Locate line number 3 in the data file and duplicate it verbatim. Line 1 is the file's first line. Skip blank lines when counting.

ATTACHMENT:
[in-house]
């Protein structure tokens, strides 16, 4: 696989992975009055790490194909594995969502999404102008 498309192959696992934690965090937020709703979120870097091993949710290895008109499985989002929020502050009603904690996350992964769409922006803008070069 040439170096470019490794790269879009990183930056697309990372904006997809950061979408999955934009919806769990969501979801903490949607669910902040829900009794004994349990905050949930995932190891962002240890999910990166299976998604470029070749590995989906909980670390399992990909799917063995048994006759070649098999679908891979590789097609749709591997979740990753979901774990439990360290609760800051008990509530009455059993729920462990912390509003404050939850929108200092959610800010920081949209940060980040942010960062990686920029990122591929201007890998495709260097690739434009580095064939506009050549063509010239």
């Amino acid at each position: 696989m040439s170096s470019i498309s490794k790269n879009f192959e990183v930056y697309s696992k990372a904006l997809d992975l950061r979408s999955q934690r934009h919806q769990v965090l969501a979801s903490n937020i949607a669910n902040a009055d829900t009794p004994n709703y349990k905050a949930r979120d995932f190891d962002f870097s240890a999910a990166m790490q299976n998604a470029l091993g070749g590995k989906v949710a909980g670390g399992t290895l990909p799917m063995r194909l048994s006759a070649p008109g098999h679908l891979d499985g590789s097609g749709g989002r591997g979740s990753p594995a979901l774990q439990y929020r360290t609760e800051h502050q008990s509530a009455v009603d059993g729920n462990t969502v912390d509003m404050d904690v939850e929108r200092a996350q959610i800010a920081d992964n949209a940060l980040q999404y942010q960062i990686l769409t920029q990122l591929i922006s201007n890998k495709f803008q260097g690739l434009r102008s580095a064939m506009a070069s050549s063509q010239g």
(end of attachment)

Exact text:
């Amino acid at each position: 696989m040439s170096s470019i498309s490794k790269n879009f192959e990183v930056y697309s696992k990372a904006l997809d992975l950061r979408s999955q934690r934009h919806q769990v965090l969501a979801s903490n937020i949607a669910n902040a009055d829900t009794p004994n709703y349990k905050a949930r979120d995932f190891d962002f870097s240890a999910a990166m790490q299976n998604a470029l091993g070749g590995k989906v949710a909980g670390g399992t290895l990909p799917m063995r194909l048994s006759a070649p008109g098999h679908l891979d499985g590789s097609g749709g989002r591997g979740s990753p594995a979901l774990q439990y929020r360290t609760e800051h502050q008990s509530a009455v009603d059993g729920n462990t969502v912390d509003m404050d904690v939850e929108r200092a996350q959610i800010a920081d992964n949209a940060l980040q999404y942010q960062i990686l769409t920029q990122l591929i922006s201007n890998k495709f803008q260097g690739l434009r102008s580095a064939m506009a070069s050549s063509q010239g």